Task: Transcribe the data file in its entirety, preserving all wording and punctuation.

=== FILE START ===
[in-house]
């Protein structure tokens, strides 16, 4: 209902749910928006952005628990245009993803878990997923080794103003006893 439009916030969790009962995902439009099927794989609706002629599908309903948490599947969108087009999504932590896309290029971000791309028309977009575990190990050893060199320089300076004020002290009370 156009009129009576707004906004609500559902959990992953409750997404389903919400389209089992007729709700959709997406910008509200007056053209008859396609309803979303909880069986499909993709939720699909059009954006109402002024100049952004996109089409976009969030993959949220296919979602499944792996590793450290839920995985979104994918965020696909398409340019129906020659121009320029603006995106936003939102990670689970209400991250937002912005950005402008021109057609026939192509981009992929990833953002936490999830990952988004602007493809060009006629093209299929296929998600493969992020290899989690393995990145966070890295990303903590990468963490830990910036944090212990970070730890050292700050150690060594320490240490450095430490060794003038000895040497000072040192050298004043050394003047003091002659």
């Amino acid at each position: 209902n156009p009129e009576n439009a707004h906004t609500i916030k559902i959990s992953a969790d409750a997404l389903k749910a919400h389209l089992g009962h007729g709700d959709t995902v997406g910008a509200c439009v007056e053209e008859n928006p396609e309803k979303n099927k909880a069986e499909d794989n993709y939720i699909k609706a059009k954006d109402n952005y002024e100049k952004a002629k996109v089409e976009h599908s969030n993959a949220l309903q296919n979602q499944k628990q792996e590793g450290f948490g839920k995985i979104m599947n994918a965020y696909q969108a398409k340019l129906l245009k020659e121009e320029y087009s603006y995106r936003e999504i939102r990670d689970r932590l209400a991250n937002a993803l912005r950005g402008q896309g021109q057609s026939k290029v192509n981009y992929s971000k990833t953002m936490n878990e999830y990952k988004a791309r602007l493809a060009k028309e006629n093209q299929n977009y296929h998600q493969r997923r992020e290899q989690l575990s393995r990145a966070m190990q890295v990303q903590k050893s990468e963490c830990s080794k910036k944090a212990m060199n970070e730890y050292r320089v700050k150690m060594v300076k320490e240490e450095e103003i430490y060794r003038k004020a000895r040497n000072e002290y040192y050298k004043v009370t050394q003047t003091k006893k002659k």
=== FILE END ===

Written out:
[in-house]
């Protein structure tokens, strides 16, 4: 209902749910928006952005628990245009993803878990997923080794103003006893 439009916030969790009962995902439009099927794989609706002629599908309903948490599947969108087009999504932590896309290029971000791309028309977009575990190990050893060199320089300076004020002290009370 156009009129009576707004906004609500559902959990992953409750997404389903919400389209089992007729709700959709997406910008509200007056053209008859396609309803979303909880069986499909993709939720699909059009954006109402002024100049952004996109089409976009969030993959949220296919979602499944792996590793450290839920995985979104994918965020696909398409340019129906020659121009320029603006995106936003939102990670689970209400991250937002912005950005402008021109057609026939192509981009992929990833953002936490999830990952988004602007493809060009006629093209299929296929998600493969992020290899989690393995990145966070890295990303903590990468963490830990910036944090212990970070730890050292700050150690060594320490240490450095430490060794003038000895040497000072040192050298004043050394003047003091002659």
């Amino acid at each position: 209902n156009p009129e009576n439009a707004h906004t609500i916030k559902i959990s992953a969790d409750a997404l389903k749910a919400h389209l089992g009962h007729g709700d959709t995902v997406g910008a509200c439009v007056e053209e008859n928006p396609e309803k979303n099927k909880a069986e499909d794989n993709y939720i699909k609706a059009k954006d109402n952005y002024e100049k952004a002629k996109v089409e976009h599908s969030n993959a949220l309903q296919n979602q499944k628990q792996e590793g450290f948490g839920k995985i979104m599947n994918a965020y696909q969108a398409k340019l129906l245009k020659e121009e320029y087009s603006y995106r936003e999504i939102r990670d689970r932590l209400a991250n937002a993803l912005r950005g402008q896309g021109q057609s026939k290029v192509n981009y992929s971000k990833t953002m936490n878990e999830y990952k988004a791309r602007l493809a060009k028309e006629n093209q299929n977009y296929h998600q493969r997923r992020e290899q989690l575990s393995r990145a966070m190990q890295v990303q903590k050893s990468e963490c830990s080794k910036k944090a212990m060199n970070e730890y050292r320089v700050k150690m060594v300076k320490e240490e450095e103003i430490y060794r003038k004020a000895r040497n000072e002290y040192y050298k004043v009370t050394q003047t003091k006893k002659k």